Exciting news from Adil Najam, Vice Chancellor of LUMS – for those who don’t know him, Dr. Adil Najam was the Frederick S. Pardee Professor of Global Public Policy at Boston University and served as a Lead Author for the Intergovernmental Panel on Climate Change (IPCC), work for which the IPCC was awarded the 2007 Nobel Peace Prize along with Al Gore. He left BU (where his office had the most gorgeous view overlooking the Charles River) to head the Lahore University of Management Sciences. Continue reading
A tribute to the human rights activist Zarteef Khan Afridi who was shot dead recently – my article in The News on Sunday. Latitude News earlier published a shorter, different version titled In Pakistan, an unlikely hero dies for his cause. Also see my earlier article: Pakistan’s ‘enlightenment’ martyrs
There was the letter from an anonymous writer saying he was going to hunt down and kill her. And then there was the letter from an Afridi tribesman offering to come down and protect her.
This was in the mid-1990s. The recipient of the letters was the fiery human rights lawyer Asma Jahangir, under threat for having taken on the case of Salamat Masih, the illiterate Christian boy sentenced to death for ‘blasphemy’ for having allegedly written sacrilegious words on the walls of a village mosque. Continue reading
Filed under: Human rights | Tagged: adult education, afghan war, Asma Jahangir, Benazir Bhutto, blasphemy, Citizen Rights & Sustainable Development, CRSD Peshawar, Education, fata, Gender, HRCP, Human rights, Idrees Kamal, Jamrud, Khyber, mujahideen, nasim wali, Pakistan, Political Parties Act extended to Fata, salamat masih, women elections, women stopped from voting, Zarteef Afridi | 3 Comments »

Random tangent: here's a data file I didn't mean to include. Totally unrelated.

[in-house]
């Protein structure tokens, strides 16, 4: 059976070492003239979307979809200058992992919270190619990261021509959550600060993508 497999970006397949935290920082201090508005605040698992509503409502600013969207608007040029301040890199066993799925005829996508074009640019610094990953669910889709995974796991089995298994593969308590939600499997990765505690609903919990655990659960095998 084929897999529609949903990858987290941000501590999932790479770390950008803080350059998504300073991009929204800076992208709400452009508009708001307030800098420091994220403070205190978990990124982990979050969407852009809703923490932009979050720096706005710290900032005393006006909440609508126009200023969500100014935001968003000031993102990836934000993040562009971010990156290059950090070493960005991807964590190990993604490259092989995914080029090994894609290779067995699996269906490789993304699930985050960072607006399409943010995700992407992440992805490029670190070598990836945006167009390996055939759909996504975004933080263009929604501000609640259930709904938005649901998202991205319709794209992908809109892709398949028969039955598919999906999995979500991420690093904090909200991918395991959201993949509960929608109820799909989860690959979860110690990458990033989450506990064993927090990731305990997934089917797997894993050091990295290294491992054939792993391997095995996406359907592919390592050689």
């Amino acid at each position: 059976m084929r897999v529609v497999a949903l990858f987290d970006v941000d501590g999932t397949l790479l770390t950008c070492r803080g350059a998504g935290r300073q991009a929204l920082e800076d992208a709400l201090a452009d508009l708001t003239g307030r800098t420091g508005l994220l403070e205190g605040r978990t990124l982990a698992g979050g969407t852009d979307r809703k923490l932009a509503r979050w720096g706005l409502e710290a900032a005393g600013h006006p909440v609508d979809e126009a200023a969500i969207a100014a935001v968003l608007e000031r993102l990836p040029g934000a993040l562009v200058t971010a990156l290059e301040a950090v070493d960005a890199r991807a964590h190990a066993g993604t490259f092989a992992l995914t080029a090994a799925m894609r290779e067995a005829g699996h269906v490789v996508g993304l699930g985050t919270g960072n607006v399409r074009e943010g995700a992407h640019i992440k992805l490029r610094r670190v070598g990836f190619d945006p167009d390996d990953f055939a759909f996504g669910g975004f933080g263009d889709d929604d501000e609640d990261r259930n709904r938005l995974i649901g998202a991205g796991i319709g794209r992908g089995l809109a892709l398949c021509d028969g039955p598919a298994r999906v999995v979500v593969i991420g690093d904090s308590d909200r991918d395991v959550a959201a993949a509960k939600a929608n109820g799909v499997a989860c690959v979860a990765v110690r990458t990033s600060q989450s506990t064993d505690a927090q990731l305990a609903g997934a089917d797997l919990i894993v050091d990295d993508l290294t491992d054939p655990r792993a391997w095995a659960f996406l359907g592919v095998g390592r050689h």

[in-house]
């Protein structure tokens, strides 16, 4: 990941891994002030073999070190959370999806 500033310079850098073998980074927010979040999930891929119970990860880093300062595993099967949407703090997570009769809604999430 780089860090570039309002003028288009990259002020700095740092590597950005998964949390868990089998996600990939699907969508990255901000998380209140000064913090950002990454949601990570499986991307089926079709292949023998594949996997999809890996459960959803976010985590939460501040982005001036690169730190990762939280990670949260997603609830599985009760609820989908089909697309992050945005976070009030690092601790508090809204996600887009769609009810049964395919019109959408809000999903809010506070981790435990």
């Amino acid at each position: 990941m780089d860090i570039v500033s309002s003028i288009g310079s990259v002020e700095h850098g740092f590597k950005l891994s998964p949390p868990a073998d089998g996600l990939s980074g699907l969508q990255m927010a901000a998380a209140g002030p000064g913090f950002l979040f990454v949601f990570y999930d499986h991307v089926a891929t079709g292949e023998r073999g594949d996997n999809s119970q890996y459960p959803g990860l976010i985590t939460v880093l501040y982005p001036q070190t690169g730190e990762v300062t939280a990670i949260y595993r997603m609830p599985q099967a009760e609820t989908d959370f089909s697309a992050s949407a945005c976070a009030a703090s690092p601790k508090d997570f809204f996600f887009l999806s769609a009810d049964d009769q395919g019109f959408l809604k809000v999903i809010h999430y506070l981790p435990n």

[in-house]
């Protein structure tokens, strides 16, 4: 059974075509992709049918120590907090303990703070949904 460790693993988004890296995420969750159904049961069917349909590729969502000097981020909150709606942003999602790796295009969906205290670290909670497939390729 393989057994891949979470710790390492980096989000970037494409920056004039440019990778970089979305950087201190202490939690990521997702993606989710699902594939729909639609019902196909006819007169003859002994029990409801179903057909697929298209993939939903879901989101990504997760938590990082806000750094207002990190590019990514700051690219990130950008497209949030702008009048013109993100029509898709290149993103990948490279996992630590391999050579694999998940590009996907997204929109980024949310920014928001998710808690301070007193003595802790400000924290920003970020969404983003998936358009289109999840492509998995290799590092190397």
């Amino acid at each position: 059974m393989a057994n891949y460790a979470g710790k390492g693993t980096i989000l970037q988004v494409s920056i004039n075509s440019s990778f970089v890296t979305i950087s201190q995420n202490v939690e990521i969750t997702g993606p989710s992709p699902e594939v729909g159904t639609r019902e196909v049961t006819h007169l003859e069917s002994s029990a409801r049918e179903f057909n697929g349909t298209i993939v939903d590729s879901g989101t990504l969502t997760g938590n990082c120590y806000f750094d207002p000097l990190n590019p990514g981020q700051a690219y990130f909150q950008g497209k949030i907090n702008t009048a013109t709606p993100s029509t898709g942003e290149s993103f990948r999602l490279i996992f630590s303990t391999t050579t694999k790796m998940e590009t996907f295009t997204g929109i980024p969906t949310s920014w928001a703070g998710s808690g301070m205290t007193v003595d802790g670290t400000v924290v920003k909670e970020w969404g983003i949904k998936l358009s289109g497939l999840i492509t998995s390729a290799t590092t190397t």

The findings of the report “Connecting the Dots: Education and Religious Discrimination in Pakistan” are dire, but not new (Summary at press release below, forwarded to me by The Mirror, a publication of the Pakistan National Commission for Justice and Peace). Pakistani academics have long been pressing for a reform of the curriculum, for example through reports like The Subtle Subversion (SDPI, 2003). The jihadisation of the curriculum includes inane prerequisites like religious studies for medical students – the Supreme Court recently provisionally allowed a Hindu student to sit for the medical college entry test. All this must change. But lest we forget, the idea of Jehad was incorporated into the Pakistani curriculum after the start of the Afghan war, because it suited Washington, and Pakistan to encourage and glorify the “Mujahideen” (holy warriors) in the war against the Soviets. An American institution of higher education was asked to formulate textbooks for Pakistani schools accordingly. “The institution was University of Nebraska at Omaha, which has a center for Afghan studies which was tasked by CIA in the early eighties to rewrite textbooks for Afghan refugee children. The new books included hate material even in arithmetic. For example, if a man has five bullets and two go into the heads of Russian soldiers, how many are left, kind of stuff. This was exposed in a research thesis from the New School, New York in about 2002,” says Dr A.H. Nayyar, one of the co-editors of the SDPI report, quoted in my article ‘Jehad and the curriculum,’ 2004. Continue reading
- People affected by the floods (last year as well as now) were already among the poorest begin with although they do include some well-off farmers and trades-people too, in areas where there was already little access to education and healthcare.
- The relief camps set up last year brought an unexpected silver lining in the opportunity to many flood affected people who had access to a doctor or a teacher – for the FIRST time in their lives – at the relief camps. This indicates the level of underdevelopment in Pakistan, the huge percentage of the population that lacks access to healthcare and education. Continue reading